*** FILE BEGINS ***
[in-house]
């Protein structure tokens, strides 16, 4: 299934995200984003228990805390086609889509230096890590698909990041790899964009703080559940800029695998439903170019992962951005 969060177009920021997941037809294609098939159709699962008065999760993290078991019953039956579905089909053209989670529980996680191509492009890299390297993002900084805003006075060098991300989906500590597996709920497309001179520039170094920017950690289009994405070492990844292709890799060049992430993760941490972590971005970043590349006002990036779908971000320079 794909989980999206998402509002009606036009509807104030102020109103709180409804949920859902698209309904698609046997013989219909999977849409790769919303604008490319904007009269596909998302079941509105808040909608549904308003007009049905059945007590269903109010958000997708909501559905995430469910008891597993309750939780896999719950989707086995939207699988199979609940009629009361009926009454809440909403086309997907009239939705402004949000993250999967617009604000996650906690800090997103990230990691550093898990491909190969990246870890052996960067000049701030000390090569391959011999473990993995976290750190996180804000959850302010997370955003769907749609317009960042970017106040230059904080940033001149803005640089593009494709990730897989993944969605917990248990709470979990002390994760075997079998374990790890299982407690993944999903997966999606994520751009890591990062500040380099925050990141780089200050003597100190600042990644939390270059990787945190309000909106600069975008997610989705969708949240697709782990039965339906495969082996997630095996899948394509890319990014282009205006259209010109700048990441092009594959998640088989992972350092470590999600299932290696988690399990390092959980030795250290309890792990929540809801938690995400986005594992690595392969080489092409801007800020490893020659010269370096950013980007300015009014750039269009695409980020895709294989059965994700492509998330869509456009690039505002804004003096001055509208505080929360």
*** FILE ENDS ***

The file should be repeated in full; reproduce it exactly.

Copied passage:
[in-house]
């Protein structure tokens, strides 16, 4: 299934995200984003228990805390086609889509230096890590698909990041790899964009703080559940800029695998439903170019992962951005 969060177009920021997941037809294609098939159709699962008065999760993290078991019953039956579905089909053209989670529980996680191509492009890299390297993002900084805003006075060098991300989906500590597996709920497309001179520039170094920017950690289009994405070492990844292709890799060049992430993760941490972590971005970043590349006002990036779908971000320079 794909989980999206998402509002009606036009509807104030102020109103709180409804949920859902698209309904698609046997013989219909999977849409790769919303604008490319904007009269596909998302079941509105808040909608549904308003007009049905059945007590269903109010958000997708909501559905995430469910008891597993309750939780896999719950989707086995939207699988199979609940009629009361009926009454809440909403086309997907009239939705402004949000993250999967617009604000996650906690800090997103990230990691550093898990491909190969990246870890052996960067000049701030000390090569391959011999473990993995976290750190996180804000959850302010997370955003769907749609317009960042970017106040230059904080940033001149803005640089593009494709990730897989993944969605917990248990709470979990002390994760075997079998374990790890299982407690993944999903997966999606994520751009890591990062500040380099925050990141780089200050003597100190600042990644939390270059990787945190309000909106600069975008997610989705969708949240697709782990039965339906495969082996997630095996899948394509890319990014282009205006259209010109700048990441092009594959998640088989992972350092470590999600299932290696988690399990390092959980030795250290309890792990929540809801938690995400986005594992690595392969080489092409801007800020490893020659010269370096950013980007300015009014750039269009695409980020895709294989059965994700492509998330869509456009690039505002804004003096001055509208505080929360």